In a two-day visit to the Rio Grande Valley, where thousands of parents and their separated children are detained as a result of the administration’s “zero-tolerance” policy, ABA President Hilarie Bass spoke out about the need for legal services to ensure they receive the due process to which they are entitled.
Accompanied by Kimi Jackson, director of the South Texas Pro Bono Asylum Representation Project (ProBAR), Bass visited U.S. District Court in McAllen, Texas, on June 26 to view the prosecution of 75 migrants who entered the country illegally. She learned that many of them had met only for a few minutes each with lawyers from the public defender’s office.
At Port Isabel Detention Center in Los Fresnos later that day, Bass and Jackson met with 10 mothers of separated children, several of whom told her through tears that they do not know where their children are and have not had access to a lawyer.
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“We are going to work hard to find Spanish-speaking lawyers with immigration knowledge who can help these people with legitimate asylum claims,” Bass said.
ProBAR is a national effort to provide pro bono legal services to asylum seekers detained in South Texas. It is a joint project of the American Bar Association, the State Bar of Texas and the American Immigration Lawyers Association. The Texas Access to Justice Foundation provides support to this project. In the current crisis, the staff is providing legal services to detained children and coordinating groups of volunteer Spanish-speaking lawyers who have come from throughout the country to provide legal services to adults.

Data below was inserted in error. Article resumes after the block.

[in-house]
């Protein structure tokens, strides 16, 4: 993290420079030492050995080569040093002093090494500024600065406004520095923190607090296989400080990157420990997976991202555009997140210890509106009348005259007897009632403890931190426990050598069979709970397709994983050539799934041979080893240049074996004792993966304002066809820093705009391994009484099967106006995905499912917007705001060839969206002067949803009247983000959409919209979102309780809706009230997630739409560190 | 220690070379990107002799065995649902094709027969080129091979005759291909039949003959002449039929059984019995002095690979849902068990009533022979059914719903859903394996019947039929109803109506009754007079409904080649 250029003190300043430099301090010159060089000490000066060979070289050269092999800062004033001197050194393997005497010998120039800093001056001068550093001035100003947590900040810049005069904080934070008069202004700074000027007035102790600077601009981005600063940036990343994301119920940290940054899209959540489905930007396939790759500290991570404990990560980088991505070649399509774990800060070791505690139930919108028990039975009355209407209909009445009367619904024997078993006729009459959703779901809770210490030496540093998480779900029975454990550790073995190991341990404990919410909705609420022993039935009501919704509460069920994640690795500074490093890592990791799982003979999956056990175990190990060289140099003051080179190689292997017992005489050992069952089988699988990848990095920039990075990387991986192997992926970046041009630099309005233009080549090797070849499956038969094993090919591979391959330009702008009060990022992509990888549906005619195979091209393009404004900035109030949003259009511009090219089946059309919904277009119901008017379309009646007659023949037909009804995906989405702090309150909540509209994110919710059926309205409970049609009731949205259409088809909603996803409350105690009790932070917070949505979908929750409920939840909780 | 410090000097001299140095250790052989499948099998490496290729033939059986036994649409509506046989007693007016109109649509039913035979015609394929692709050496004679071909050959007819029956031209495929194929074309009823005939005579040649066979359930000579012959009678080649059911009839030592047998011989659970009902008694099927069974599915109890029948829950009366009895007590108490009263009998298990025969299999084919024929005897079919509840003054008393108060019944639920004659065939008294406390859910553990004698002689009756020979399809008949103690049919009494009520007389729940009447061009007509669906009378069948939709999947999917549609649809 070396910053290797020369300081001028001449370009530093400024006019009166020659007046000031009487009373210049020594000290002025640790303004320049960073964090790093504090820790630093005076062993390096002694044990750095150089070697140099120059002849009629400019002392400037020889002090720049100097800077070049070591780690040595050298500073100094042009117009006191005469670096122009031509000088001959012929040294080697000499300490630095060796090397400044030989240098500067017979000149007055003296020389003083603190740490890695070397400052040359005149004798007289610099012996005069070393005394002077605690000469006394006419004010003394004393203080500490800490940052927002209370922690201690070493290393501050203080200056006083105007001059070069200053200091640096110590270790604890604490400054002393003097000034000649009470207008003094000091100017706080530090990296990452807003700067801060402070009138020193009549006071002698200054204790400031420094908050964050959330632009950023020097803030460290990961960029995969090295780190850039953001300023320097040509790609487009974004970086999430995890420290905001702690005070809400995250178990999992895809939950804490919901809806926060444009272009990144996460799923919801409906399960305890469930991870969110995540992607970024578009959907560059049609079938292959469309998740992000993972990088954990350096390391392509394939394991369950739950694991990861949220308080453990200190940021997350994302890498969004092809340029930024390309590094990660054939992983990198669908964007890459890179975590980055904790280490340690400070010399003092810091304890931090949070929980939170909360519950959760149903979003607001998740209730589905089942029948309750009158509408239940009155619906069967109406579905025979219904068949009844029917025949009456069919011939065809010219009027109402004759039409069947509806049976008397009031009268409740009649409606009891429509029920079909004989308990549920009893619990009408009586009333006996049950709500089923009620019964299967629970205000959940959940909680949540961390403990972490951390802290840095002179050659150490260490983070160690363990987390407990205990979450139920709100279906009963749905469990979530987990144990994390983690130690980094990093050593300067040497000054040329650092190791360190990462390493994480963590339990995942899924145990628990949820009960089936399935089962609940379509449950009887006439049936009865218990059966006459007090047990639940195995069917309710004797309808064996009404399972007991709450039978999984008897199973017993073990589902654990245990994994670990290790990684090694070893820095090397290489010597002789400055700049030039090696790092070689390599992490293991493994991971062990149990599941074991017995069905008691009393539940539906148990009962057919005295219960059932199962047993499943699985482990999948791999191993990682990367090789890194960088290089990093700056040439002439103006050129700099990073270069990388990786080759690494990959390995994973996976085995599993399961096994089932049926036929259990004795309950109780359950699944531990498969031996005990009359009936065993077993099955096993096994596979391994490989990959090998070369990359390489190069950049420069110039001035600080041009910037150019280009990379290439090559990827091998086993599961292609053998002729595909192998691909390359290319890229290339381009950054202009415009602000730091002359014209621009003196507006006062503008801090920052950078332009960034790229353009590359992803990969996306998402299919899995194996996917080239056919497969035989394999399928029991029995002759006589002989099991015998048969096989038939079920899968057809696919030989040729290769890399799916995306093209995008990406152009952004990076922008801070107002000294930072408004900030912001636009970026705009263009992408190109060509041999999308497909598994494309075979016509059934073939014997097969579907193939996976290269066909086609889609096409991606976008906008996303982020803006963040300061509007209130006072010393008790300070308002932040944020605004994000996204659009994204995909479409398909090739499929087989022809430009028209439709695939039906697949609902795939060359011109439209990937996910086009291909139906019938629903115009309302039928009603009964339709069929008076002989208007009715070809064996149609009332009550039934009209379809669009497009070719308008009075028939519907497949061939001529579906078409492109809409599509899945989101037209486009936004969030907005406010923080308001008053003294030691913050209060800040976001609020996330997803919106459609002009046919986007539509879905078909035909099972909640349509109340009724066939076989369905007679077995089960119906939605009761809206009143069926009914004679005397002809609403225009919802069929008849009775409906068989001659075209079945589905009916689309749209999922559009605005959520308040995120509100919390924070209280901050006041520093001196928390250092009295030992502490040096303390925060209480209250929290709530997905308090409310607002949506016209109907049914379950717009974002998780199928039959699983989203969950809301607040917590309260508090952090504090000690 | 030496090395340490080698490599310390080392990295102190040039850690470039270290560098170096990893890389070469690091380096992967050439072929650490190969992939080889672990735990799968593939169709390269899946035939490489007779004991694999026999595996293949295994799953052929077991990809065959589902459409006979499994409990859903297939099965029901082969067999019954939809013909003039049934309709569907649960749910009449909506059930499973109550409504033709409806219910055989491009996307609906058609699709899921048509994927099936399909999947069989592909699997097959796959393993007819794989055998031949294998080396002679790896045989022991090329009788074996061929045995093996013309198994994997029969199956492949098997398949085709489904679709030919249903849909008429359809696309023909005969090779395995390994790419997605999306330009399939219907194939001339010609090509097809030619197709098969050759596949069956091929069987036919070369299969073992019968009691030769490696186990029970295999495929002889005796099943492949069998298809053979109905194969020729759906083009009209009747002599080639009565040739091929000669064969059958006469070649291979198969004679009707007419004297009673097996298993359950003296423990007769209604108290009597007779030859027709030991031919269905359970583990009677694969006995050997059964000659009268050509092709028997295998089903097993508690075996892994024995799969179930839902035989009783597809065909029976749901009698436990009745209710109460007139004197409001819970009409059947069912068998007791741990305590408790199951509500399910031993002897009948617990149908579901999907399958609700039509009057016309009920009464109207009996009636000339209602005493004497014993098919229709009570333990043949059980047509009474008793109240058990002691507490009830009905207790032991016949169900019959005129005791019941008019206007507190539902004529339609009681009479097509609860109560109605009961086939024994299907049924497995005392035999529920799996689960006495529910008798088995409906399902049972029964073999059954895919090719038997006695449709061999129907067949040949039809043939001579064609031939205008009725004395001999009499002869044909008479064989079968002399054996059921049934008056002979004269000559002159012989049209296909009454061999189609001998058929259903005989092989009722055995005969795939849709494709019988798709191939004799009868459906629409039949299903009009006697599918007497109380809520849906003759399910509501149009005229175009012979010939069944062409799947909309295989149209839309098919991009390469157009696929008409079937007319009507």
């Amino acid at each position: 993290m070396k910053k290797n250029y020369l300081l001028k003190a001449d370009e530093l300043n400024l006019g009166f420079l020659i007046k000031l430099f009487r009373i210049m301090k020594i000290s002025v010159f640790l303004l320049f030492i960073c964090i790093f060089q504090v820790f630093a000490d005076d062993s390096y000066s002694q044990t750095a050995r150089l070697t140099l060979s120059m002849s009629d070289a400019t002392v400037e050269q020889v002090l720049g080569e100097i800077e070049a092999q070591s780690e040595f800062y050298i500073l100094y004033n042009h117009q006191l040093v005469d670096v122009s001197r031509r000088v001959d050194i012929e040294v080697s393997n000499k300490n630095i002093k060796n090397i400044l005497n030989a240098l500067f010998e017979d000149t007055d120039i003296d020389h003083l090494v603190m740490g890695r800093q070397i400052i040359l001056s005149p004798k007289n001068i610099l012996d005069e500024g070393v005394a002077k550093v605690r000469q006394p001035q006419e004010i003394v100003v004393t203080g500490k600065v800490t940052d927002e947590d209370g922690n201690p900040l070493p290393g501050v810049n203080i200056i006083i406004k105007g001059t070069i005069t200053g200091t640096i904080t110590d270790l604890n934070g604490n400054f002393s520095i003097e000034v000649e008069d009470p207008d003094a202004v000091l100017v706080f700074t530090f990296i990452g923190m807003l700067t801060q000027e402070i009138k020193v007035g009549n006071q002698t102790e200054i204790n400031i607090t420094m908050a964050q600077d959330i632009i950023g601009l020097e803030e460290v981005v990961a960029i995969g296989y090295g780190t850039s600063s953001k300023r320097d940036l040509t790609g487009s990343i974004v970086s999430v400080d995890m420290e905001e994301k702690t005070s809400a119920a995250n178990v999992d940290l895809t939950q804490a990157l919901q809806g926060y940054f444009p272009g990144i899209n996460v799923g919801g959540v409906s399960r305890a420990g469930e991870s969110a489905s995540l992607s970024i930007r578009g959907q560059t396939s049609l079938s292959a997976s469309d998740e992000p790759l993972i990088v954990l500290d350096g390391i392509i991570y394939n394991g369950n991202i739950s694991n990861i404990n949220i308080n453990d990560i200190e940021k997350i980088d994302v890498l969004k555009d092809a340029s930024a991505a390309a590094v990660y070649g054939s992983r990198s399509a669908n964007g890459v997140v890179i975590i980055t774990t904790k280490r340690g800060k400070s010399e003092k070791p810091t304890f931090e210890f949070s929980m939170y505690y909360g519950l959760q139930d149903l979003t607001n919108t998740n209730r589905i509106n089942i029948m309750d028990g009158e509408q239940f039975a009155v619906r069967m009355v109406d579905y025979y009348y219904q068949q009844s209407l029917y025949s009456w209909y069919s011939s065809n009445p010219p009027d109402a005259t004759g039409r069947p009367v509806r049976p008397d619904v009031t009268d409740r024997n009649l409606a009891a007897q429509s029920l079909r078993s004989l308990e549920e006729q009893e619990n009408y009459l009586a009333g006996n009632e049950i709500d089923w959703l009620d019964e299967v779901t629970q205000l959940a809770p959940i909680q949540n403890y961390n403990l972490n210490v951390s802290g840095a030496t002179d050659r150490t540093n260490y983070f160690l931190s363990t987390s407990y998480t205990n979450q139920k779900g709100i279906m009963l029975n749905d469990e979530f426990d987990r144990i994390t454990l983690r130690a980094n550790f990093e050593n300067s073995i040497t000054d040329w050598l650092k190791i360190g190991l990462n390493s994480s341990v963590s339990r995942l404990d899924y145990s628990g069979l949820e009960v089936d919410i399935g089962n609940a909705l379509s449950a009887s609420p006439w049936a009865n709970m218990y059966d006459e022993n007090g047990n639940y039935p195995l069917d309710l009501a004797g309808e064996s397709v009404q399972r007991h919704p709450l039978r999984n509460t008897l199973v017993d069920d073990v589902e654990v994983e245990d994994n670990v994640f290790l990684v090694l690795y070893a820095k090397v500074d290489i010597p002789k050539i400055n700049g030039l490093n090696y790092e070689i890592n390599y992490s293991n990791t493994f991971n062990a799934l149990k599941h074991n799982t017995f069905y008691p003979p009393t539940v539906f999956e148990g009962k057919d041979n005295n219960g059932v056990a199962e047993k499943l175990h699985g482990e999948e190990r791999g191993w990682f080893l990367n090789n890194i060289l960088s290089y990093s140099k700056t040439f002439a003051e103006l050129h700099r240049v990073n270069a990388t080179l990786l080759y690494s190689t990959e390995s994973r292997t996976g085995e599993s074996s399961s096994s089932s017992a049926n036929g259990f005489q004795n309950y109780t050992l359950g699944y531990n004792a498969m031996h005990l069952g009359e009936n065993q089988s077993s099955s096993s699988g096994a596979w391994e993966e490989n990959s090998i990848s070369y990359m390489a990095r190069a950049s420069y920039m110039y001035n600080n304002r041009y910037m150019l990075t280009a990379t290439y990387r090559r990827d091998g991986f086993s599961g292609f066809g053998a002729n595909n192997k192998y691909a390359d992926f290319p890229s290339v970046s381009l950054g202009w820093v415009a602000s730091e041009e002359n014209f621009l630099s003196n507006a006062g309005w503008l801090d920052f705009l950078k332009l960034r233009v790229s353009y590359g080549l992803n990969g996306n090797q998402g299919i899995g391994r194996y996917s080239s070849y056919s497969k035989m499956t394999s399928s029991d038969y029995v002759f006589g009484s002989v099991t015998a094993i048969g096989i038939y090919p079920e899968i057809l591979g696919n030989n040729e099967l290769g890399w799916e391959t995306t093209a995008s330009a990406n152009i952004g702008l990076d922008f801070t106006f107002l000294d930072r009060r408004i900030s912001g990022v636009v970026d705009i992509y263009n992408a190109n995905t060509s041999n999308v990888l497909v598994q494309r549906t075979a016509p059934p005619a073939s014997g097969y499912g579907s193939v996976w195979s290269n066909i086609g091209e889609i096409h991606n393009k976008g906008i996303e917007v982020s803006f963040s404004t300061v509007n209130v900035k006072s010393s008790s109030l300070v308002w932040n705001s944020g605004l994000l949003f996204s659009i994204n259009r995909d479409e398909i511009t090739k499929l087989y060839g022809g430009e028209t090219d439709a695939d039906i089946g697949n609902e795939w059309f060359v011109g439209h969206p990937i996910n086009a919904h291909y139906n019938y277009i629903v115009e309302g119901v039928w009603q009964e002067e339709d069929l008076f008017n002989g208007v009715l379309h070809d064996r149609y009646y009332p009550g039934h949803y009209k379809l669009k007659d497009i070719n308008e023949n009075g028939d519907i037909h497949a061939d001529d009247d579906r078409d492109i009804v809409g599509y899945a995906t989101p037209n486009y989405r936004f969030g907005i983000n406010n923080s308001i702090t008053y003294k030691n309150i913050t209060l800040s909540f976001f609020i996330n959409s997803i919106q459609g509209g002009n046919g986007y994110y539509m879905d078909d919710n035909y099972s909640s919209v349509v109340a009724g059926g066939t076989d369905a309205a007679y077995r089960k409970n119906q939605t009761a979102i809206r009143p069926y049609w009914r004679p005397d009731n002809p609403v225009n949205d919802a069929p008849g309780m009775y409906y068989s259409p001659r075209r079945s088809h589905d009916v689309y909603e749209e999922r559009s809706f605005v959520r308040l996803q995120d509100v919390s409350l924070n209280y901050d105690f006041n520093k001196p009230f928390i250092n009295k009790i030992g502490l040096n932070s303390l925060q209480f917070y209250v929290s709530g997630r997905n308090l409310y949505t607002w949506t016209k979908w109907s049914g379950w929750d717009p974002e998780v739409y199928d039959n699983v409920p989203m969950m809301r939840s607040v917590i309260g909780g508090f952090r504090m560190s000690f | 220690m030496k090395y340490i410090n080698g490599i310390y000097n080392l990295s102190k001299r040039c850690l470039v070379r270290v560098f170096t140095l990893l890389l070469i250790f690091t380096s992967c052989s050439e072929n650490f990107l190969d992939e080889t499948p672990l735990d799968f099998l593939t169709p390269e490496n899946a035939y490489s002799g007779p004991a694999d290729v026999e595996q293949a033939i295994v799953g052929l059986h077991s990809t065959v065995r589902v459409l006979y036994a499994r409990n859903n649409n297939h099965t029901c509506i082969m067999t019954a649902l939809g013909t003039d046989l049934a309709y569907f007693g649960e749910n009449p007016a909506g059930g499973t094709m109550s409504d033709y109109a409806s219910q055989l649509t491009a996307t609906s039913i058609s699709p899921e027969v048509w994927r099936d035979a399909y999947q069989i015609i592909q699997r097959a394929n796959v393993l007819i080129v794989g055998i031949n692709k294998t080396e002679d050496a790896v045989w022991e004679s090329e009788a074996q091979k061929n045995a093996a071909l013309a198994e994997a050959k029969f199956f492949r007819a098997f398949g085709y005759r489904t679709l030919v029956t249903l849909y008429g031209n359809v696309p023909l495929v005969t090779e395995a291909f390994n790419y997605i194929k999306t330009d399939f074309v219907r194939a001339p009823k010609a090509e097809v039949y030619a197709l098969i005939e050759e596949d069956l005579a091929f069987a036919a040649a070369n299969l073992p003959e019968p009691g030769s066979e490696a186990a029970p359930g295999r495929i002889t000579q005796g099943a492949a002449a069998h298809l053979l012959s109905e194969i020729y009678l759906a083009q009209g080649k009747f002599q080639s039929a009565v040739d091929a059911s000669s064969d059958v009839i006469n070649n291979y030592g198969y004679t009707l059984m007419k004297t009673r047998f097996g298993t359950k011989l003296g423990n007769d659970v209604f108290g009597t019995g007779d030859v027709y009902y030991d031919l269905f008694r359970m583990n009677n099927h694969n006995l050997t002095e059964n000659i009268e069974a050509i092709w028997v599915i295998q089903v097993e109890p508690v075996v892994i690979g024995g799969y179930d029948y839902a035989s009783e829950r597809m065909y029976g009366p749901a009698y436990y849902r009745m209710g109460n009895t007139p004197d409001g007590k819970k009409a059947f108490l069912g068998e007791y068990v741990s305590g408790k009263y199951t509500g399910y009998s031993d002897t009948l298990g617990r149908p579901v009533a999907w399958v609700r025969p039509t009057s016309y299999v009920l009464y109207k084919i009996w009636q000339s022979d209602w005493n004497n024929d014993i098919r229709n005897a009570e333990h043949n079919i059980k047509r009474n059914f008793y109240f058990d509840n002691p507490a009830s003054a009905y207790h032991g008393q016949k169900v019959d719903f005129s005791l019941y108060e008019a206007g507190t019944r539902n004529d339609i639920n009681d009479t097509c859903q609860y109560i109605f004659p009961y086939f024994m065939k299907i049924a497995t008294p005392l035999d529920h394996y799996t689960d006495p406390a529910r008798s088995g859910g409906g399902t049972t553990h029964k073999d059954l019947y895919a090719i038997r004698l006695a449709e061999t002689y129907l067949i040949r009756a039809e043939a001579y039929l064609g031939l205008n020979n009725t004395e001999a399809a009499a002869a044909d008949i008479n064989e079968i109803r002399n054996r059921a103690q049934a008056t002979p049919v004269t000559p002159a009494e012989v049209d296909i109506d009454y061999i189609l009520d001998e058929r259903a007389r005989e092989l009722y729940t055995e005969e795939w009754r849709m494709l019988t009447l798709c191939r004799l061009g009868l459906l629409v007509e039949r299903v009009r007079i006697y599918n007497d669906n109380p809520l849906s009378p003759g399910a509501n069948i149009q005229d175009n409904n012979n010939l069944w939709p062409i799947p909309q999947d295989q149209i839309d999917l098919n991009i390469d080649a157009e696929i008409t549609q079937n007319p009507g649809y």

During her trip, Bass was interviewed by a number of national media outlets, including The Washington Post, CNN, the Associated Press, Reuters and an appearance on MSNBC with Lawrence O’Donnell, where she spoke about what she had seen on her visit.
Bass is mobilizing the ABA to coordinate a response to the crisis, which includes a fundraising effort for ProBAR and coordinating lawyer volunteers, who will be needed around the country to represent children and parents, she said.